Did you change lenses for these two frames? Dust might have gotten on the film, creating those black spots. If you did not change lenses, then those are probably flaws in the film.
 

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Did you change lenses for these two frames? Dust might have gotten on the film, creating those black spots. If you did not change lenses, then those are probably flaws in the film.

Nope, it's a fixed lens Zeiss-Ikon folder. No known issues, and it flew in my cabin bag at my feet so I know it didn't get jostled about much.
 
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@Huss I hope you don't take this as criticism of your earlier work, but I like these latest photographs a lot more. Frankly, they look better than those that CatLABS posted on their website. You seem to understand this film's strengths very well and are able to take advantage of that.
 

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Agreed. This whole advertising thing really baffles me. If the CatLABS X FILM 320 Pro really is Aviphot, then they have a lot to be proud of, in my opinion. I would have thought they'd be promoting the film's provenance, focusing on some of its unique qualities, such as the clear base, the lack of curl, the very fine grain, the extended red sensitivity, the darker blue skies, etc. Even the s-shaped curves could be framed as a benefit. Instead, they promote the film as an ideal street film that can be pushed to ISO 1600. In other words, they focus on features are not really among this film's strengths.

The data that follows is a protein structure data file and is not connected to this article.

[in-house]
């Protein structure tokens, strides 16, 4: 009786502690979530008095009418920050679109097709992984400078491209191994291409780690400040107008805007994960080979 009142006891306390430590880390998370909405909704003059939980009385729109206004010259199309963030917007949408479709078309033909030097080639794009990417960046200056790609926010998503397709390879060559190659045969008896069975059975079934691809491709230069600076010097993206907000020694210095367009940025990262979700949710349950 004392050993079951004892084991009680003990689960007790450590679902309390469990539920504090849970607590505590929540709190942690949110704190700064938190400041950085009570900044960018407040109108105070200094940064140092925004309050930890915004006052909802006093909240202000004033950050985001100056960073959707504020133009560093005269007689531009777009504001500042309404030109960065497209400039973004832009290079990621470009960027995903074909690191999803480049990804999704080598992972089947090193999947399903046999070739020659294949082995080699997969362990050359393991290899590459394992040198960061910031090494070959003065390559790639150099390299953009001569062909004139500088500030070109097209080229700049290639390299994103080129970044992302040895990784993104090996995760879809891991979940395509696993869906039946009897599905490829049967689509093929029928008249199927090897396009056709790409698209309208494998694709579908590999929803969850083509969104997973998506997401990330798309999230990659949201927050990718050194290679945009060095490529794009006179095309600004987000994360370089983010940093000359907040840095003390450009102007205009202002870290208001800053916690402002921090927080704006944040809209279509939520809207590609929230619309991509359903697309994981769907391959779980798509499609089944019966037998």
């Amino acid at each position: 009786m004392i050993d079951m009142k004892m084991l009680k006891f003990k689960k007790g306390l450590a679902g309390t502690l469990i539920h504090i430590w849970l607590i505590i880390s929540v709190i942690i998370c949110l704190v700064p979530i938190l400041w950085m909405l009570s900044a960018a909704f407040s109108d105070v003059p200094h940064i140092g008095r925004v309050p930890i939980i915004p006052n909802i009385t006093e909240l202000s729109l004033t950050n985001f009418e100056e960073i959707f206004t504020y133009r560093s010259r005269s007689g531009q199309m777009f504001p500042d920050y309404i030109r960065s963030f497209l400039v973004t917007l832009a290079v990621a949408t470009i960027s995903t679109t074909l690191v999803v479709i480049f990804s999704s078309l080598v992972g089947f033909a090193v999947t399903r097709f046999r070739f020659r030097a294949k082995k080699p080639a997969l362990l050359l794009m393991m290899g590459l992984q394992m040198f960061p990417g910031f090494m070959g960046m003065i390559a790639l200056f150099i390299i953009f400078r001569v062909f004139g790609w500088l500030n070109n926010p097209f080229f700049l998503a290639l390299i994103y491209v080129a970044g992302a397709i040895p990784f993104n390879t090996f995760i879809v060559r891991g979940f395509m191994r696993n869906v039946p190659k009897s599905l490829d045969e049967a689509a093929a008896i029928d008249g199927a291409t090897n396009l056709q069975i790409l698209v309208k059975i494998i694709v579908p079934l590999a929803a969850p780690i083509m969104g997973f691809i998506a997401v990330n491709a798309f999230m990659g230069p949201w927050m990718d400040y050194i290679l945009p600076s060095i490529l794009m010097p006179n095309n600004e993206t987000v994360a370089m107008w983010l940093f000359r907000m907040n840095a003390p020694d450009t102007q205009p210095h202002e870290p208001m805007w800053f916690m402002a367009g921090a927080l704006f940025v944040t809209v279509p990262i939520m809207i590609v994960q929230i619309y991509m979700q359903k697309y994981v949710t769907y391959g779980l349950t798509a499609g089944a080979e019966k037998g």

Yes the whole way this film was announced and the subsequent handling of the communications by CatLABS was baffling and if it is the same film as Rollei's Aviphot then at £10 in the U.K. it has no advantages to offer

pentaxuser
 

Huss

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@Huss I hope you don't take this as criticism of your earlier work, but I like these latest photographs a lot more. Frankly, they look better than those that CatLABS posted on their website. You seem to understand this film's strengths very well and are able to take advantage of that.

None taken! Different environment plus this film works so much better in Tmax. Really fine grain at iso 200. Still very contrasty and works better overexposed if you want shadow detail.
Light piping is a real issue, but I think this film is a good value at $6.99/roll and the correct developer!
 

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Nice job on these Huss.

I should mention that I did not see any light piping problems with my first roll but I will keep an eye out for it as I continue to work with the film I have.